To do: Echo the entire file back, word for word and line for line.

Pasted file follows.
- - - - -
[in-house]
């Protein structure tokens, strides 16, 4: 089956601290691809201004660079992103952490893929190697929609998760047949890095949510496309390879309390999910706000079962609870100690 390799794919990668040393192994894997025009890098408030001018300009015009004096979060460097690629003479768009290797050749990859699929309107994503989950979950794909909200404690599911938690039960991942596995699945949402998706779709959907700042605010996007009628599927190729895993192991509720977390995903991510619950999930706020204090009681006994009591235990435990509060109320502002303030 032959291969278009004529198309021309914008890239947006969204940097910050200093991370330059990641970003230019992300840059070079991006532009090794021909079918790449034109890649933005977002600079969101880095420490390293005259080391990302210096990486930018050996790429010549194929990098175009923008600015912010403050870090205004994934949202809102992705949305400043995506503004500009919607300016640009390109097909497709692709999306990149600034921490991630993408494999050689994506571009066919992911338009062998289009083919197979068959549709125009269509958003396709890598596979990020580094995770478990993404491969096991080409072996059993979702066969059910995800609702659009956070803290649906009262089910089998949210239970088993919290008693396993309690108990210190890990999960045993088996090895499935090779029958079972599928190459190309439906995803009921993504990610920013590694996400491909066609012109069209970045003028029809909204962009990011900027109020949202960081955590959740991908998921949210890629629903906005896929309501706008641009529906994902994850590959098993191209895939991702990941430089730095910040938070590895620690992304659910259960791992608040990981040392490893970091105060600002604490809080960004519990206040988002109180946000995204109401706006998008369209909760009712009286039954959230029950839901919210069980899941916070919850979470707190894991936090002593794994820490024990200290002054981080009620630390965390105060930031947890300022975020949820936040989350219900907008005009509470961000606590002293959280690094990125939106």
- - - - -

[in-house]
């Protein structure tokens, strides 16, 4: 089956601290691809201004660079992103952490893929190697929609998760047949890095949510496309390879309390999910706000079962609870100690 390799794919990668040393192994894997025009890098408030001018300009015009004096979060460097690629003479768009290797050749990859699929309107994503989950979950794909909200404690599911938690039960991942596995699945949402998706779709959907700042605010996007009628599927190729895993192991509720977390995903991510619950999930706020204090009681006994009591235990435990509060109320502002303030 032959291969278009004529198309021309914008890239947006969204940097910050200093991370330059990641970003230019992300840059070079991006532009090794021909079918790449034109890649933005977002600079969101880095420490390293005259080391990302210096990486930018050996790429010549194929990098175009923008600015912010403050870090205004994934949202809102992705949305400043995506503004500009919607300016640009390109097909497709692709999306990149600034921490991630993408494999050689994506571009066919992911338009062998289009083919197979068959549709125009269509958003396709890598596979990020580094995770478990993404491969096991080409072996059993979702066969059910995800609702659009956070803290649906009262089910089998949210239970088993919290008693396993309690108990210190890990999960045993088996090895499935090779029958079972599928190459190309439906995803009921993504990610920013590694996400491909066609012109069209970045003028029809909204962009990011900027109020949202960081955590959740991908998921949210890629629903906005896929309501706008641009529906994902994850590959098993191209895939991702990941430089730095910040938070590895620690992304659910259960791992608040990981040392490893970091105060600002604490809080960004519990206040988002109180946000995204109401706006998008369209909760009712009286039954959230029950839901919210069980899941916070919850979470707190894991936090002593794994820490024990200290002054981080009620630390965390105060930031947890300022975020949820936040989350219900907008005009509470961000606590002293959280690094990125939106």